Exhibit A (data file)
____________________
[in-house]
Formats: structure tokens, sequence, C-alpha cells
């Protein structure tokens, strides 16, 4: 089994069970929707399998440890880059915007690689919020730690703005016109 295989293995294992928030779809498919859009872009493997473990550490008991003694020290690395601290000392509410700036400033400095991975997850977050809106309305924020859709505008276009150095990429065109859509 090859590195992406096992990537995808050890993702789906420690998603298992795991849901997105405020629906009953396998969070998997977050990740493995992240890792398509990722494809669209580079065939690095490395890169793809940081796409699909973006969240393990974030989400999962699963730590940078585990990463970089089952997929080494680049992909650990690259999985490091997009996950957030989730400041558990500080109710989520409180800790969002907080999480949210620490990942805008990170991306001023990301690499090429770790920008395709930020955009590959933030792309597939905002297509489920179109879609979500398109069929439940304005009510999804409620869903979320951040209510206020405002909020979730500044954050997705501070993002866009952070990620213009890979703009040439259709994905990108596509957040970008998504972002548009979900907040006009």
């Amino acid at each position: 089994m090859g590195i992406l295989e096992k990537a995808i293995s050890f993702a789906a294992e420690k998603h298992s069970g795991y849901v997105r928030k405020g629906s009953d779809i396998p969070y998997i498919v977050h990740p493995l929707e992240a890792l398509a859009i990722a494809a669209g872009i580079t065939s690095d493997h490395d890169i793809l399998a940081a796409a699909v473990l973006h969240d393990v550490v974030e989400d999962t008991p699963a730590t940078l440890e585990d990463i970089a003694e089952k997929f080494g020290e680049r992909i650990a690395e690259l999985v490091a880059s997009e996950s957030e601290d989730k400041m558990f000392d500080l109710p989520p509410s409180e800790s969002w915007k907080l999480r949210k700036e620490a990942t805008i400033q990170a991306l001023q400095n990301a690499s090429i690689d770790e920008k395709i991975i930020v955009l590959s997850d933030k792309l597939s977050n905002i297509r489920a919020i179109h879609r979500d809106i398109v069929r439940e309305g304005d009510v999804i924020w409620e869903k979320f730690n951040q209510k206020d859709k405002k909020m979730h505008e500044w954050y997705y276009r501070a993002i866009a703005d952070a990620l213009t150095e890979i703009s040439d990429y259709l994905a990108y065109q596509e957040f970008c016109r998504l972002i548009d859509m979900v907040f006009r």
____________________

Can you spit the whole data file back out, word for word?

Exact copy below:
[in-house]
Formats: structure tokens, sequence, C-alpha cells
């Protein structure tokens, strides 16, 4: 089994069970929707399998440890880059915007690689919020730690703005016109 295989293995294992928030779809498919859009872009493997473990550490008991003694020290690395601290000392509410700036400033400095991975997850977050809106309305924020859709505008276009150095990429065109859509 090859590195992406096992990537995808050890993702789906420690998603298992795991849901997105405020629906009953396998969070998997977050990740493995992240890792398509990722494809669209580079065939690095490395890169793809940081796409699909973006969240393990974030989400999962699963730590940078585990990463970089089952997929080494680049992909650990690259999985490091997009996950957030989730400041558990500080109710989520409180800790969002907080999480949210620490990942805008990170991306001023990301690499090429770790920008395709930020955009590959933030792309597939905002297509489920179109879609979500398109069929439940304005009510999804409620869903979320951040209510206020405002909020979730500044954050997705501070993002866009952070990620213009890979703009040439259709994905990108596509957040970008998504972002548009979900907040006009």
């Amino acid at each position: 089994m090859g590195i992406l295989e096992k990537a995808i293995s050890f993702a789906a294992e420690k998603h298992s069970g795991y849901v997105r928030k405020g629906s009953d779809i396998p969070y998997i498919v977050h990740p493995l929707e992240a890792l398509a859009i990722a494809a669209g872009i580079t065939s690095d493997h490395d890169i793809l399998a940081a796409a699909v473990l973006h969240d393990v550490v974030e989400d999962t008991p699963a730590t940078l440890e585990d990463i970089a003694e089952k997929f080494g020290e680049r992909i650990a690395e690259l999985v490091a880059s997009e996950s957030e601290d989730k400041m558990f000392d500080l109710p989520p509410s409180e800790s969002w915007k907080l999480r949210k700036e620490a990942t805008i400033q990170a991306l001023q400095n990301a690499s090429i690689d770790e920008k395709i991975i930020v955009l590959s997850d933030k792309l597939s977050n905002i297509r489920a919020i179109h879609r979500d809106i398109v069929r439940e309305g304005d009510v999804i924020w409620e869903k979320f730690n951040q209510k206020d859709k405002k909020m979730h505008e500044w954050y997705y276009r501070a993002i866009a703005d952070a990620l213009t150095e890979i703009s040439d990429y259709l994905a990108y065109q596509e957040f970008c016109r998504l972002i548009d859509m979900v907040f006009r």